Discovery in the Dome

Today was day 2 in Berlin for your favorite neighborhood John V. Roach Honors College students. Team Charlie’s list consisted of some pretty cool places like the Berlin Wall Memorial, Otto Weidt’s museum where he hid Jews, and the German History Museum. All of these were great places, but one other place we visited will be the highlight of my writing on today’s events, and it was the Berlin Dome, a cathedral right off of the river Spree in the heart of Berlin. Immediately this place looked amazing. So amazing that we had to take a signature Team Charlie heel click picture right in front of it!

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Now, don’t get distracted by our gleaming faces or superior athletic ability that we used to take this picture, but press forward as we did to get to the true beauty: the inside. This place lit up like a spaceship from all the gold we saw plated on the altar. Hand carved stories from the Bible like the stoning of Stephen or Paul on the road to Damascus filled the walls. The immense detail of this cathedral absolutely blew me away. Like yesterday, pictures do not do this place justice. I cannot even describe the overwhelming beauty and captivating views that this place brought to the table (or, in this case, the altar).

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Something that I thought about when looking up at the magnificent dome and walls of this holy place was that this is what heaven would be like. But after some reflection I realized that I am wrong. If humans could create something this gorgeous, this amazing, then what can God do? You can’t put God in a box. God would, and He will, blow the beauty of this place out of the water. I can only hope to see the gleaming lights of heaven one day, made possible through Jesus’ sacrifice on the cross. The fact that God made it possible for humans to create such beauty in a building only makes me want to know Him deeper and just see what exactly He can do, because as we know, God has no limits, so I know that what He has in store for us is magnificent.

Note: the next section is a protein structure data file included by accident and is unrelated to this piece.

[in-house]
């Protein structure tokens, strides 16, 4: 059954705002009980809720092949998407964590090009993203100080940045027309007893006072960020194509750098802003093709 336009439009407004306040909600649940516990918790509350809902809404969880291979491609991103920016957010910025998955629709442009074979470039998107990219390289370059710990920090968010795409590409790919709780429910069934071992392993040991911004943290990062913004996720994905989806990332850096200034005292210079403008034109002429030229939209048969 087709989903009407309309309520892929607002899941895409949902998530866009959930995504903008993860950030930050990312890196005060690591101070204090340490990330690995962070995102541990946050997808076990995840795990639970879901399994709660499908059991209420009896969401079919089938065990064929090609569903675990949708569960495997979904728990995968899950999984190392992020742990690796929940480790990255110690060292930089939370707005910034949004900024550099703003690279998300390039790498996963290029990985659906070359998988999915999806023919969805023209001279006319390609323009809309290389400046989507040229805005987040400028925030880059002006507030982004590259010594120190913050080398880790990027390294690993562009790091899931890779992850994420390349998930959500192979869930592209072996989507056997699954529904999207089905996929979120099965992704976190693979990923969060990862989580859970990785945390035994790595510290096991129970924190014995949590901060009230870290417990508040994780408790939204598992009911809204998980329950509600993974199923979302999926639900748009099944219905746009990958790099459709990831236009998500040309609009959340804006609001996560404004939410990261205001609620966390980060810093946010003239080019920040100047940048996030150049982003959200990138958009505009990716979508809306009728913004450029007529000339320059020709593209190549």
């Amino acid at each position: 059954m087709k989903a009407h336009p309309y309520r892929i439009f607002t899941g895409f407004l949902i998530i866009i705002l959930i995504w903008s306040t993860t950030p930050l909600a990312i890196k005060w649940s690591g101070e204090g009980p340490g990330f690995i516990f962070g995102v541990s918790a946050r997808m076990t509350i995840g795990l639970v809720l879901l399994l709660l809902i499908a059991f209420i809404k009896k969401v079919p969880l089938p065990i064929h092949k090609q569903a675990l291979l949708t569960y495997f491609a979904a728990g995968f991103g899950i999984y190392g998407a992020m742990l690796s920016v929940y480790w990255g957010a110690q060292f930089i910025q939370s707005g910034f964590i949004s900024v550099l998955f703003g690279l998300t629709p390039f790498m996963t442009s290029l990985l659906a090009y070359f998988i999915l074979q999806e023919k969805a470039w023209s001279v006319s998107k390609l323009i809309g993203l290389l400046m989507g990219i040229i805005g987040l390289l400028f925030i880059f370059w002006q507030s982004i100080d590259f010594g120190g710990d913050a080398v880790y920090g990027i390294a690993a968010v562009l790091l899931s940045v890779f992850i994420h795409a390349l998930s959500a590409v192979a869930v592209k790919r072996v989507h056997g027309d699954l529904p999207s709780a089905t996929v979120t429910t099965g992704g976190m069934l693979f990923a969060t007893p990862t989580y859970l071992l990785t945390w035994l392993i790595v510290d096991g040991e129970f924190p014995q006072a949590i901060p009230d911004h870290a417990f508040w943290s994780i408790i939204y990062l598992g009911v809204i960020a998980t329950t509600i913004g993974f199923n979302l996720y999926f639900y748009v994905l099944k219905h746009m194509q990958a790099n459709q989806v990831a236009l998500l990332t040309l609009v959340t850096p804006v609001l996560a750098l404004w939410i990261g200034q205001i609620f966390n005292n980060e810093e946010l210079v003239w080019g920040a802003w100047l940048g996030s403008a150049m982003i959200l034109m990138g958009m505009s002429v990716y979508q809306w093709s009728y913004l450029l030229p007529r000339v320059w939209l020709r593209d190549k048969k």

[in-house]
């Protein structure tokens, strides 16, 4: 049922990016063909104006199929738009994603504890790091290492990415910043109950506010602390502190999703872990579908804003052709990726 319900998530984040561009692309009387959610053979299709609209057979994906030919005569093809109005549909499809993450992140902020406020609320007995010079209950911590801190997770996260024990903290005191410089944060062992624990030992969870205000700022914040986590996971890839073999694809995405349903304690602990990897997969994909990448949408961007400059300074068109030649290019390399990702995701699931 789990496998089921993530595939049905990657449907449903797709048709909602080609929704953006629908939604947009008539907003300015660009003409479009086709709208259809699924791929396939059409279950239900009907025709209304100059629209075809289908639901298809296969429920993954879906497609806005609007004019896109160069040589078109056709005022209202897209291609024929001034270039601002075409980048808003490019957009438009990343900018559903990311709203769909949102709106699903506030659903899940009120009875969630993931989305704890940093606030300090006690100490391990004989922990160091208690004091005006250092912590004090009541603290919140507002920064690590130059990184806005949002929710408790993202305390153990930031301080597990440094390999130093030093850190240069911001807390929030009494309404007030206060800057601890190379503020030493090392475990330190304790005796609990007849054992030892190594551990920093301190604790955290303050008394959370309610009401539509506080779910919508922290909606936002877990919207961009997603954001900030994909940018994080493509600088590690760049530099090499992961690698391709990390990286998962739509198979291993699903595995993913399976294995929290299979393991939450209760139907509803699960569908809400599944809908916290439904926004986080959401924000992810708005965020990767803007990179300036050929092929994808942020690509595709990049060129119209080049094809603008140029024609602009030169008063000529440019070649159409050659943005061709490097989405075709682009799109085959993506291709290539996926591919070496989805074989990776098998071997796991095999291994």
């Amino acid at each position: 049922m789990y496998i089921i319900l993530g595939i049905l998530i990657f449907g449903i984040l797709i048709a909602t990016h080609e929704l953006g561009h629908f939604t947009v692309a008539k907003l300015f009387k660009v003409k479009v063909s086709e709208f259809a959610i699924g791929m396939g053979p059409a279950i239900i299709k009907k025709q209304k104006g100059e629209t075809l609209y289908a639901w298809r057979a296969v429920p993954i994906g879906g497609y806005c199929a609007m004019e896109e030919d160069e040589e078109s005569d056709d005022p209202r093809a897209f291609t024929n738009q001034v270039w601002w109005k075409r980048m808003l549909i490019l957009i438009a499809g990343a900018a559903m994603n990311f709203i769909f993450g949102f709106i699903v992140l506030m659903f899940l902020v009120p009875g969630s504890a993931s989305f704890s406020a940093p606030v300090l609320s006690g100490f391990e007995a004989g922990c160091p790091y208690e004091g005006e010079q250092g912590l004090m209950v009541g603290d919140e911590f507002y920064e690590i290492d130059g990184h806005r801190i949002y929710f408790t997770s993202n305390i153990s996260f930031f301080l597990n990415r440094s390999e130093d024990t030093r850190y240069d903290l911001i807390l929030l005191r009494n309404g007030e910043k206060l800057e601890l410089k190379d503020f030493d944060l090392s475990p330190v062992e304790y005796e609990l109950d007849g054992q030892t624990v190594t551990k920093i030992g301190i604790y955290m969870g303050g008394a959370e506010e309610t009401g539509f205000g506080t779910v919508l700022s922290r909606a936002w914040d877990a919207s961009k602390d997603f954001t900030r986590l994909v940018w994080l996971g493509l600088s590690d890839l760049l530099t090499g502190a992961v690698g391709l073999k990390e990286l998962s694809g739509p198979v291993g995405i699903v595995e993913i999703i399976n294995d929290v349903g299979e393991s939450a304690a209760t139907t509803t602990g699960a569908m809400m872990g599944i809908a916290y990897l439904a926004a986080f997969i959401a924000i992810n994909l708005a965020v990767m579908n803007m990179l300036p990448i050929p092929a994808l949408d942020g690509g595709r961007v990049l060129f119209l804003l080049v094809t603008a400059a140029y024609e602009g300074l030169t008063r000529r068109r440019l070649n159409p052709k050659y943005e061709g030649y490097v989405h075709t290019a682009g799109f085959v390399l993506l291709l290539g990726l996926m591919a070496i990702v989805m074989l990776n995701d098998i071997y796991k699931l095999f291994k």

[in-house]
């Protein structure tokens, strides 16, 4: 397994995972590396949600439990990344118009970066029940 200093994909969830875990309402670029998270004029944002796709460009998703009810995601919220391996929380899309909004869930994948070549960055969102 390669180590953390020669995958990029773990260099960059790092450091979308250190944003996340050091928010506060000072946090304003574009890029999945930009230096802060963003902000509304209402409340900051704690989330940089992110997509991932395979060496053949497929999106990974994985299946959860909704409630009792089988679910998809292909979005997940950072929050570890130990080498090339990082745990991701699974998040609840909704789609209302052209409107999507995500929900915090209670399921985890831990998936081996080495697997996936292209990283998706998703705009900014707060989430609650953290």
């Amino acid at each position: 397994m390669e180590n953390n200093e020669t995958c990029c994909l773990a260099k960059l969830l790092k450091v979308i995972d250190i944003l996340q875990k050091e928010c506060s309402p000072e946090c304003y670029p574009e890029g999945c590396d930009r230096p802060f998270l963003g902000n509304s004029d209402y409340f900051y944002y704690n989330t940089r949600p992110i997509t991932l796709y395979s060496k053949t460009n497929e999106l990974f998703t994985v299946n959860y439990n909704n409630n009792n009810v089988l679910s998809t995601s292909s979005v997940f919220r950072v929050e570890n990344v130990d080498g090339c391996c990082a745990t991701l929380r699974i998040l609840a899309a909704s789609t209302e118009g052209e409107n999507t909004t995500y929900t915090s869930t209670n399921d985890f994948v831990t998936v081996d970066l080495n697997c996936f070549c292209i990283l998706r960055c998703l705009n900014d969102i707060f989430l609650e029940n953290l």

I was also very intrigued at the historical figure of Martin Luther. As a Catholic, we don’t really learn about Martin Luther in much detail other than his ideas are what sparked the Protestant Reformation and subsequent Counter-Reformation. He had a statue inside of this cathedral today, and I got to see a short video on him there, and at the German History Museum I was able to see two Bibles that he had translated (the beauty of the illustrations and writings in those books-wow). But I really was able to think about Martin Luther and his story. Here he was in a time where there were blatant fallacies being committed by the mainstream religion, Catholicism. He stood up to these fallacies and did what he knew was right and payed the consequences of his protests, like being excommunicated from the Church and being stripped of all his rights in Germany, being forced to flee the country. He knew all that would happen and still did it. His initial movement, with the nailing of the 95 Theses, started in 1517, 501 years ago. I look on the Christian faith now and see how much of an influence his ideology had on shaping the faith today. Any Christian Church will have traces of Martin Luther’s teachings and his interpretation of the faith, which I believe to have been led by the Holy Spirit in sparking this movement to shape how Christians interact with God. I will definitely be diving more into Martin Luther and his story.

Dr. P always tells us that when we visit these places and engage in deep thought about some tough issues or when trying to interpret the past that coming up with answers to some of our thoughts and wonderings is great. But coming up with questions to those thoughts? Even better. I definitely left with more questions than answers after my visit to the Berliner Dom, and I’m happy about that, because those questions will ultimately lead me to more discovery and more character development for me, and that’s all I could ever ask for.

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